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Butternut Squash Risotto with Sage Brown Butter

Risotto: a northern Italian rice dish cooked in a broth to a creamy consistency. It’s an simple recipe with a lot of history, and when you give it the time and respect it deserves, you won’t be disappointed. It’s a staple of Italian cuisine, rich in traditions, rules, and techniques, developed over generations of Nona’s. They figured out all of the specifics required to achieve this creamy creation, now all we have to do is follow their lead. One of the reasons I love risotto is how versatile it is. You can make it with meat or seafood, showcase your favorite seasonal vegetables, and play around with different types of wine, butter, and onions. But in order to get that naturally creamy consistency, you MUST use short grain rice. Short grain rice, like Arborio and Carnaroli, are high in starch and help to thicken the broth and create a smooth, creamy texture. Tradition calls for the rice to be continually stirred, which loosens the starch, and further thickens the broth. Properly cooked risotto should be …

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Miso Ginger Sauce

Peter Lowell’s was created based on an idea I had that a restaurant menu could mimic the way I want to eat every day. Of course this couldn’t include all the cuisines I love, but the goal was to have enough menu variety that it could be a place one could eat regularly and stay satisfied. The menu was based on a Cal-Italian approach to cooking, but in order for a menu to be approachable every day it needed more that just antipasti, pasta, pizza, and meat. It needed some staples; a foundational dish that could be enjoyed daily. Out of this need came the Macro Bowl. Based on the idea of Macrobiotic cooking, and inspired by the Dragon Bowl from Angelicas Kitchen in NYC, it is a simple dish of brown rice, roasted vegetables, beans, blanched greens, and a protein and sauce of your choice.  It is meant to be simple but enjoyable at all times of the day and year. It has truly grounded our ever changing seasonally inspired menu and has created …

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The Classic Nicoise Salad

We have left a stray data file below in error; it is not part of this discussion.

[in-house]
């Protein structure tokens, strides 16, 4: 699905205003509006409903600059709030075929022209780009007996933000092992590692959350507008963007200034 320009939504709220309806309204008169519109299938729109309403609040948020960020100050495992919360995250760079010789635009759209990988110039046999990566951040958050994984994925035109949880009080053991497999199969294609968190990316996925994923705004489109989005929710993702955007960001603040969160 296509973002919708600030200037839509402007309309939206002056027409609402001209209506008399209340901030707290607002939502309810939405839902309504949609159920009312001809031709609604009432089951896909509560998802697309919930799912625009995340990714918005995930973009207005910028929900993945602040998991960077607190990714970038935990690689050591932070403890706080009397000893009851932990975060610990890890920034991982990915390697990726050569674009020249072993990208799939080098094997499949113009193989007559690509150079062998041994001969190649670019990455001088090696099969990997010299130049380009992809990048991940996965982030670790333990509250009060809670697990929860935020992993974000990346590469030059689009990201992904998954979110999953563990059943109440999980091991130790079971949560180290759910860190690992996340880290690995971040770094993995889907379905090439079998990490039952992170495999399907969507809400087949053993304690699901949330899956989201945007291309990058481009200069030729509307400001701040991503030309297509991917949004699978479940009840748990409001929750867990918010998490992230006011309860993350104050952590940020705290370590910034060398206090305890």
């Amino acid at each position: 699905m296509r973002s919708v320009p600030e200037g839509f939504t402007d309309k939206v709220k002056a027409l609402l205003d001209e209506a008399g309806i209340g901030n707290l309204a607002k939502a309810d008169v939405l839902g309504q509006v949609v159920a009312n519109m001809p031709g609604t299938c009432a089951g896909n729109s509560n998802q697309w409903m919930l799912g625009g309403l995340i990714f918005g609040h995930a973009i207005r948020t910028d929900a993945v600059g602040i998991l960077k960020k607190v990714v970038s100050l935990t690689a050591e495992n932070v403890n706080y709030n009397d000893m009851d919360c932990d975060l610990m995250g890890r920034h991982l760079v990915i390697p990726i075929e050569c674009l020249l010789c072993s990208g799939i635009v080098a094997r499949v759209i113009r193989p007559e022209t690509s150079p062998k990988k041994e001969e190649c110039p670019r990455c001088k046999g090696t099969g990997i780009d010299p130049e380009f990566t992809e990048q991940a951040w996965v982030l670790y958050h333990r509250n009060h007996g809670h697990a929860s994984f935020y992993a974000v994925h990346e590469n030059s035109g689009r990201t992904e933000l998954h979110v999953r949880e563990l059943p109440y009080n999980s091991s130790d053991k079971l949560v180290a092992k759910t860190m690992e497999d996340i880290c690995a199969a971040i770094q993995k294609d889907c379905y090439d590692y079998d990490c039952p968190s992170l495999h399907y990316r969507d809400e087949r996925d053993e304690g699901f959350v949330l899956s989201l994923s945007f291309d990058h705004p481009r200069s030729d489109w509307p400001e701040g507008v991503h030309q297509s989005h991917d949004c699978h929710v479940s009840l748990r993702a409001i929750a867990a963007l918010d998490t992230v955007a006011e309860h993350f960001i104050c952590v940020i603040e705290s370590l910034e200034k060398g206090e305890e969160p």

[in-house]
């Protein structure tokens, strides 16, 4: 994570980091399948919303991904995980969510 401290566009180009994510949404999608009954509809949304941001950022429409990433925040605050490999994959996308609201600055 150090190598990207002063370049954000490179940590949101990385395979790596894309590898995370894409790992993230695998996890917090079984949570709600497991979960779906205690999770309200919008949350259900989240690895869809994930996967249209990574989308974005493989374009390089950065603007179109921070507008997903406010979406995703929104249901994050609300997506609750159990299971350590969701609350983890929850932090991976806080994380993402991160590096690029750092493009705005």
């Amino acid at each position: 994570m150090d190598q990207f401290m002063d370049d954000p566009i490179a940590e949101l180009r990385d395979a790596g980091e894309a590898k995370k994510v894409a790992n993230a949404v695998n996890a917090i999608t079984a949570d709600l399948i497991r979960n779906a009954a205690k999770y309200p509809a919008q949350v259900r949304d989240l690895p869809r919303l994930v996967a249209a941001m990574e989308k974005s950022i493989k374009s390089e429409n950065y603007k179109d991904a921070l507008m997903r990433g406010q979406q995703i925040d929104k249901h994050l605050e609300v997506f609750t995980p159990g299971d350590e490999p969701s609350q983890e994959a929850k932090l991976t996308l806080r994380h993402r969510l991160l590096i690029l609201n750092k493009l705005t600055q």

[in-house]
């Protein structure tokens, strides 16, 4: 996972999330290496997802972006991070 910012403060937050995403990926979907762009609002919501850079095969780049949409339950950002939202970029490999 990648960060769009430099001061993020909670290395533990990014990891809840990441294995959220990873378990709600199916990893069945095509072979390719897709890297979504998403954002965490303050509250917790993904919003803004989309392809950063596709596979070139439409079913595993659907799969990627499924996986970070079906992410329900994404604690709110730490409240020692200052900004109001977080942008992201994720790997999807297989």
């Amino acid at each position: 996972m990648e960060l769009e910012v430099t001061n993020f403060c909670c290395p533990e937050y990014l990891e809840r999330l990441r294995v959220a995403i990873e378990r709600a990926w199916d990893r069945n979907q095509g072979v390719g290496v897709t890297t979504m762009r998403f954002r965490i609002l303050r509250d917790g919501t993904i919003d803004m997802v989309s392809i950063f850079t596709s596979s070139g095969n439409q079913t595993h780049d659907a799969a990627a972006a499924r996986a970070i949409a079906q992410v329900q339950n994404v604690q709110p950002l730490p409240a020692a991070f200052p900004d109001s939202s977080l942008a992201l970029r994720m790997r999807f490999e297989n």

It’s one of the most pleasurable lunchtime meals and harks from one of the most pleasurable places on the planet to spend a lazy afternoon. The crested coast of South France is epic in it’s multitude of views, sites, and meals. At it’s most basic, and as it’s regularly served in Southern France, the Nicoise salad is canned tuna, olives, boiled potatoes, green beans and a soft or hard boiled egg, with a touch of lettuces. We encourage you to play with these ingredients. The Nicoise salad, as we are sharing with you, is in reference to both the preparation of the canned tuna into a tuna salad, and the preparation of the tuna salad as part of a composed Nicoise Salad. The Tuna Salad – In a large mixing bowl add: The zest and juice of 1 lemon (add more to taste if needed) 1/4 bunch parsley, chopped 1/2 red onion, shaved 1/2 cup celery heart, thinly sliced 1/2 cup chickpea beans 1 T capers and caper juice 1/2 cup aioli of your choice …

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Smothered Summer Squash with California Mole

This recipe was dreamed up as a great way to use up the bounty of summer squash we grow at the farm each summer. Luckily, the California mole is versatile enough to use on just about any roasted vegetables throughout the year, including potatoes, pumpkin, carrots and eggplant. It can also be used to accompany meats such as chicken or lamb. The recipe makes enough to save the leftovers in a tightly sealed container in the fridge for the next time you need a quick vegetable side dish. For the Sauce (makes 1 pint) ½ cup almonds ½ cup pumpkin seeds plus 1 tablespoon for garnish ½ cup tomato puree 1 dried chipotle chili 4 whole cloves garlic, peeled 1 shallot 1 lemon 1 tablespoon olive oil plus 1 cup for garlic confit Salt to taste Toast the almonds and pumpkin seeds on a sheet pan in a 350 degree oven, stirring once, until golden brown and fragrant, about 6-8 minutes. In a small saucepan add 1 cup olive oil and whole peeled garlic cloves, …

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Rabbit Crépinettes with Peaches, Morels and Dill Mustard

This dish is a culmination of summer. Fresh rabbit from our friends at the Giving Gardens Project, peaches from Stony Gate Farm and earthy morels come together for a satisfying, deceptively light dish. Crépinettes are typically a sausage wrapped in what is known as caul fat (crépine in French). We use the caul fat in lieu of a more traditional hog casing. It provides moisture and keeps the sausage contained during cooking. Plus, the visual presentation is striking. Crépinettes can be filled with a myriad of different sausages and for this recipe I’ve chosen rabbit. We source our rabbit from Tyja and Sarah at the Giving Gardens Project in Sebastopol. They raise all their rabbits with great care and you can really taste it in the finished product. The peaches are from Mary Radu, who grows them on her family property, also in Sebastopol. And the morels were foraged by Dylan Taube, who just happens to be Tyja’s brother. Taking the time to source the best ingredients really makes a difference. The dish is brought together …